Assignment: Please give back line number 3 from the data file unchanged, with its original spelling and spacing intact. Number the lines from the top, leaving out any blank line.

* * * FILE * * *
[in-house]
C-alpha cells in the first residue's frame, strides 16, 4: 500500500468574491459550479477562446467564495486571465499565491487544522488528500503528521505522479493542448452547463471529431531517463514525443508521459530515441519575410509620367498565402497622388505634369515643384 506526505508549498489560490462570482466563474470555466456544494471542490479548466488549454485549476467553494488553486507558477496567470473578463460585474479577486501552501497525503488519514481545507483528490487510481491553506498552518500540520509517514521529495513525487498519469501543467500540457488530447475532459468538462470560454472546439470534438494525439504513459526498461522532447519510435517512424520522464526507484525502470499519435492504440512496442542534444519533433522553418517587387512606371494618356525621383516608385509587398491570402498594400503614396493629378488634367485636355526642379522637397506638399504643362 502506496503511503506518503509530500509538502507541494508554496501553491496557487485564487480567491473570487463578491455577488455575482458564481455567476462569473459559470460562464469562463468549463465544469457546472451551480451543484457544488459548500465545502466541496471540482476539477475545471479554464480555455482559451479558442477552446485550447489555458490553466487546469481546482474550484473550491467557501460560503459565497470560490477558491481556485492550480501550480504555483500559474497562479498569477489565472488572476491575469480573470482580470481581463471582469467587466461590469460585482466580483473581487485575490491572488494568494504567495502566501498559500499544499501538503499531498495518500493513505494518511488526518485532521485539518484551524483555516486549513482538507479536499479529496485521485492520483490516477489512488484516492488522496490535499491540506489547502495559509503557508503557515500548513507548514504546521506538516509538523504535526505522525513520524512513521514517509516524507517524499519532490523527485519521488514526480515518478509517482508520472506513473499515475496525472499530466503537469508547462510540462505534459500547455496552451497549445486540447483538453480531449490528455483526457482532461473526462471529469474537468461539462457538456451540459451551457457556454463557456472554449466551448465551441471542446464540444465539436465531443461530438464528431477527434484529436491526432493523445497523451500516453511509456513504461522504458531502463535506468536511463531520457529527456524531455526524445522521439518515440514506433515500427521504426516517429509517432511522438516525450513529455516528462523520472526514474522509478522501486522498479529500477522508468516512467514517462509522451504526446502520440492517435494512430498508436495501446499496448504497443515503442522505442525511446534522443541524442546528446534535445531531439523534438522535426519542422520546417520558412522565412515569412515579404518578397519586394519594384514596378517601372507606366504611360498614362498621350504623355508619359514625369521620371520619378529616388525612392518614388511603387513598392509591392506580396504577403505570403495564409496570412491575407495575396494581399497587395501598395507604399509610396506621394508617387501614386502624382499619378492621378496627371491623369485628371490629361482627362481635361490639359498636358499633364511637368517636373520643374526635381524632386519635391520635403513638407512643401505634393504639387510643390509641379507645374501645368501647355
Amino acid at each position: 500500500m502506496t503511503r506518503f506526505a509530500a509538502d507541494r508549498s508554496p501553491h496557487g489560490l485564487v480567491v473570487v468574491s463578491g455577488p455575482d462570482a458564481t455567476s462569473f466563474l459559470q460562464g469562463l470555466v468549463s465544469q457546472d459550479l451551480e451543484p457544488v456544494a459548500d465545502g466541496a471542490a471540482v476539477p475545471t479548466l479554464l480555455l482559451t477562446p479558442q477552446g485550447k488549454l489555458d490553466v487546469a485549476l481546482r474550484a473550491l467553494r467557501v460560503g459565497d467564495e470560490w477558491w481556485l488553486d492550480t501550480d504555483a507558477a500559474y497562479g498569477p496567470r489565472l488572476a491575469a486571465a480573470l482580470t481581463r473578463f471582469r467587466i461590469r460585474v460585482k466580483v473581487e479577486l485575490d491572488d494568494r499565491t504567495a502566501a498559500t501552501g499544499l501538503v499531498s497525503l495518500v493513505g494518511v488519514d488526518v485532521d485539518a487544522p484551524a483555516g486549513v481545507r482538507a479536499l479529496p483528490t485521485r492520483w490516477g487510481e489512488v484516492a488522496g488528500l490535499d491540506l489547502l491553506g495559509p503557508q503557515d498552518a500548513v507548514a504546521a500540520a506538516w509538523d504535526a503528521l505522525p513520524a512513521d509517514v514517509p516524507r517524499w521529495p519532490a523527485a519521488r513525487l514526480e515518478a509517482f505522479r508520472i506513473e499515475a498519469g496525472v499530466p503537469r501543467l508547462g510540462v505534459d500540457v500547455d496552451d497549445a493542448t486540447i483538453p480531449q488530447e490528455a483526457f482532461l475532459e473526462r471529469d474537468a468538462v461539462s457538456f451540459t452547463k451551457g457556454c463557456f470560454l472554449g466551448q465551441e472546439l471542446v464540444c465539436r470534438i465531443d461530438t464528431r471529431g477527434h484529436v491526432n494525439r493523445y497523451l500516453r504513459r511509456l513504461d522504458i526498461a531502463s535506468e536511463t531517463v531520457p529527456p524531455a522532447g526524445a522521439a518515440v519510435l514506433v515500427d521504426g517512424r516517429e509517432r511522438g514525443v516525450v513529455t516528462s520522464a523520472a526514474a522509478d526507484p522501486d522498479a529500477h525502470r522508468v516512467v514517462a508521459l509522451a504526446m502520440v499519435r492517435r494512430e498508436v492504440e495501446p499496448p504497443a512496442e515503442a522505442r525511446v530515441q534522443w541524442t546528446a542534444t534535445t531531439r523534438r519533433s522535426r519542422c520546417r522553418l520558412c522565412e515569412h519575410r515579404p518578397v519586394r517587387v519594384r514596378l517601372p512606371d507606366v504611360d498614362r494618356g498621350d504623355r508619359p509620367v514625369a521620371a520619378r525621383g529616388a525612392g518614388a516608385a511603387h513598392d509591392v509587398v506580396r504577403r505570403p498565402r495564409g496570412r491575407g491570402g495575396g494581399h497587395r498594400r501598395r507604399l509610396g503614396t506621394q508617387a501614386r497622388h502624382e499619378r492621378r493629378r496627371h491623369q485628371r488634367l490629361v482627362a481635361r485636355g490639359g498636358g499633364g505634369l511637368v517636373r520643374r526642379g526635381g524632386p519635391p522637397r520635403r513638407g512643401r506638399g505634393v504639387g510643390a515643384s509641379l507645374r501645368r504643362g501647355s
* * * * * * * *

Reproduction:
Amino acid at each position: 500500500m502506496t503511503r506518503f506526505a509530500a509538502d507541494r508549498s508554496p501553491h496557487g489560490l485564487v480567491v473570487v468574491s463578491g455577488p455575482d462570482a458564481t455567476s462569473f466563474l459559470q460562464g469562463l470555466v468549463s465544469q457546472d459550479l451551480e451543484p457544488v456544494a459548500d465545502g466541496a471542490a471540482v476539477p475545471t479548466l479554464l480555455l482559451t477562446p479558442q477552446g485550447k488549454l489555458d490553466v487546469a485549476l481546482r474550484a473550491l467553494r467557501v460560503g459565497d467564495e470560490w477558491w481556485l488553486d492550480t501550480d504555483a507558477a500559474y497562479g498569477p496567470r489565472l488572476a491575469a486571465a480573470l482580470t481581463r473578463f471582469r467587466i461590469r460585474v460585482k466580483v473581487e479577486l485575490d491572488d494568494r499565491t504567495a502566501a498559500t501552501g499544499l501538503v499531498s497525503l495518500v493513505g494518511v488519514d488526518v485532521d485539518a487544522p484551524a483555516g486549513v481545507r482538507a479536499l479529496p483528490t485521485r492520483w490516477g487510481e489512488v484516492a488522496g488528500l490535499d491540506l489547502l491553506g495559509p503557508q503557515d498552518a500548513v507548514a504546521a500540520a506538516w509538523d504535526a503528521l505522525p513520524a512513521d509517514v514517509p516524507r517524499w521529495p519532490a523527485a519521488r513525487l514526480e515518478a509517482f505522479r508520472i506513473e499515475a498519469g496525472v499530466p503537469r501543467l508547462g510540462v505534459d500540457v500547455d496552451d497549445a493542448t486540447i483538453p480531449q488530447e490528455a483526457f482532461l475532459e473526462r471529469d474537468a468538462v461539462s457538456f451540459t452547463k451551457g457556454c463557456f470560454l472554449g466551448q465551441e472546439l471542446v464540444c465539436r470534438i465531443d461530438t464528431r471529431g477527434h484529436v491526432n494525439r493523445y497523451l500516453r504513459r511509456l513504461d522504458i526498461a531502463s535506468e536511463t531517463v531520457p529527456p524531455a522532447g526524445a522521439a518515440v519510435l514506433v515500427d521504426g517512424r516517429e509517432r511522438g514525443v516525450v513529455t516528462s520522464a523520472a526514474a522509478d526507484p522501486d522498479a529500477h525502470r522508468v516512467v514517462a508521459l509522451a504526446m502520440v499519435r492517435r494512430e498508436v492504440e495501446p499496448p504497443a512496442e515503442a522505442r525511446v530515441q534522443w541524442t546528446a542534444t534535445t531531439r523534438r519533433s522535426r519542422c520546417r522553418l520558412c522565412e515569412h519575410r515579404p518578397v519586394r517587387v519594384r514596378l517601372p512606371d507606366v504611360d498614362r494618356g498621350d504623355r508619359p509620367v514625369a521620371a520619378r525621383g529616388a525612392g518614388a516608385a511603387h513598392d509591392v509587398v506580396r504577403r505570403p498565402r495564409g496570412r491575407g491570402g495575396g494581399h497587395r498594400r501598395r507604399l509610396g503614396t506621394q508617387a501614386r497622388h502624382e499619378r492621378r493629378r496627371h491623369q485628371r488634367l490629361v482627362a481635361r485636355g490639359g498636358g499633364g505634369l511637368v517636373r520643374r526642379g526635381g524632386p519635391p522637397r520635403r513638407g512643401r506638399g505634393v504639387g510643390a515643384s509641379l507645374r501645368r504643362g501647355s